THE ART OF MAKING IT
Originally published in Issue 57 of The Rake, Nick Foulkes writes that, if the Old World’s aristocracy was raised on the feudal system, the New World coined its nobility through banking and industry. From the Rockefellers and Astors to the Vanderbilts and Carnegies, these ‘ungartered’ peers helped forge the myth of America with their astonishing fortunes and lavish spending.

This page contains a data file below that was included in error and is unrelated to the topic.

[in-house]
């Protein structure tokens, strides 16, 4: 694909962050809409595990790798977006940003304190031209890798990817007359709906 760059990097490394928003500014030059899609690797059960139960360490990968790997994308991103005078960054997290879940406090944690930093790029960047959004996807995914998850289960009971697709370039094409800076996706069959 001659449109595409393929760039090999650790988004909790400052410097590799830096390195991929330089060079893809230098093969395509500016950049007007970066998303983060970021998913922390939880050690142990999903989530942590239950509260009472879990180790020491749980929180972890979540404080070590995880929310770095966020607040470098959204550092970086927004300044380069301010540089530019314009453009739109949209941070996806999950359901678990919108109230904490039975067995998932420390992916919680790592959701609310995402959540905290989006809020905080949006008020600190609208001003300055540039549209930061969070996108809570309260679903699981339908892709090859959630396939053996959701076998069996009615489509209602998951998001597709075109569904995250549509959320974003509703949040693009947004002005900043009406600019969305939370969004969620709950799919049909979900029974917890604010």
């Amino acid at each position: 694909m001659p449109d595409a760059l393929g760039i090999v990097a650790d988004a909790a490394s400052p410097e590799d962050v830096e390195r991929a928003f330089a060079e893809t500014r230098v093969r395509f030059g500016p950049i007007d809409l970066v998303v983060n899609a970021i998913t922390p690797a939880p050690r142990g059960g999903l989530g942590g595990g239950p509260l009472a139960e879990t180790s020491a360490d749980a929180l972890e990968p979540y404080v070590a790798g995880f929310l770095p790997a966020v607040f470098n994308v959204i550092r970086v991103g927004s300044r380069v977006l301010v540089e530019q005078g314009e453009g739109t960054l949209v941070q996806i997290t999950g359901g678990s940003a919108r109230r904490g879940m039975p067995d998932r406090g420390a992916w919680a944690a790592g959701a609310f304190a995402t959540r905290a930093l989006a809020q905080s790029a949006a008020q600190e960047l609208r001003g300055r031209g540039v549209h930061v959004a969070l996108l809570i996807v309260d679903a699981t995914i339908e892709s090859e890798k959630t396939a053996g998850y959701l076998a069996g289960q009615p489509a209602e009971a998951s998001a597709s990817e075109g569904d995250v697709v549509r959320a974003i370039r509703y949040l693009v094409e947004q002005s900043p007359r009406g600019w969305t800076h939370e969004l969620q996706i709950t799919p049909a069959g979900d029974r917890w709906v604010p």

“Christie’s has been selected as the global auction house for the collection of David and Peggy Rockefeller. This vast collection will be offered for sale in May 2018 at our flagship auction rooms in Rockefeller Center in the heart of New York City. The sales will be conducted in keeping with David Rockefeller’s pledge to direct the majority of his wealth to philanthropy, and provide for the cultural, educational, medical and environmental causes long supported by the couple.” It is a bald statement, but there is nevertheless, in those words, a world of pride and satisfaction. And so there should be. It is a once in a generation, perhaps once in a lifetime event. Topping the list of these museum-quality works is what is described as a Matisse that will “reset the artist’s record”; a stack of Picassos that Rockefeller bought from the estate of Alice B. Toklas, who had been bequeathed them by Gertrude Stein; and works by Seurat, Gauguin, Manet, Signac, Gris, Corot, Van Gogh, Sargent, de Kooning, and Monet, each worth millions on their own merits before being enhanced by the Rockefeller provenance. One simply runs out of superlatives when describing the riches of this collection, as one does when attempting to describe the wealth and influence of the Rockefeller family. After all, art was just a hobby, one of the many things they spent money on. During the 1920s the family name had replaced that of Croesus as the synonym for limitless riches. Irving Berlin’s title number for the show Puttin’ On the Ritz features the family name as one of the axioms of money and the high life: Come, let’s mix where Rockefellers walk with sticks Or ‘umberellas’ in their mitts Puttin’ on the ritz And of course, the address at which the Rockefeller collection will be sold keeps it in the family. While others were wiped out by the stock market crash of 1929, John D. Rockefeller Jr. decided he would build in effect an eponymous Art Deco city within in a city, in Midtown Manhattan, that kept 40,000 busy during the nadir of the Great Depression. David Rockefeller, John Jr.’s son, was born in 1915, a year after one of the defining moments in America labour relations. In 1914 miners working for the Colorado Fuel and Iron Company were striking for better pay, conditions and union recognition. Turned out of their company houses, they were living in a tented town near the village of Ludlow. On April 20, National Guardsmen stormed the camp, and after a day’s fierce fighting razed it to the ground. Among the dead were women and children who had suffocated to death in burning tents. An event that shocked the nation, the ‘Ludlow Massacre’ became a cause around which workers rallied. And the man many blamed was John D. Rockefeller Jr., who owned a controlling interest in the company. As his youngest son, baby David, experienced the first days of what would be a long and extremely comfortable life, maybe his father thought of the infants who had died with their tiny lungs full of smoke the preceding spring. Certainly, their circumstances could not have been more different: David was born in the infirmary inside the family’s behemoth of a residence, two nine-storey houses linked together to give a good impression of a large hotel or medium-sized apartment block and, depending on whom you listen to, either the tallest or the largest private house in New York at the time.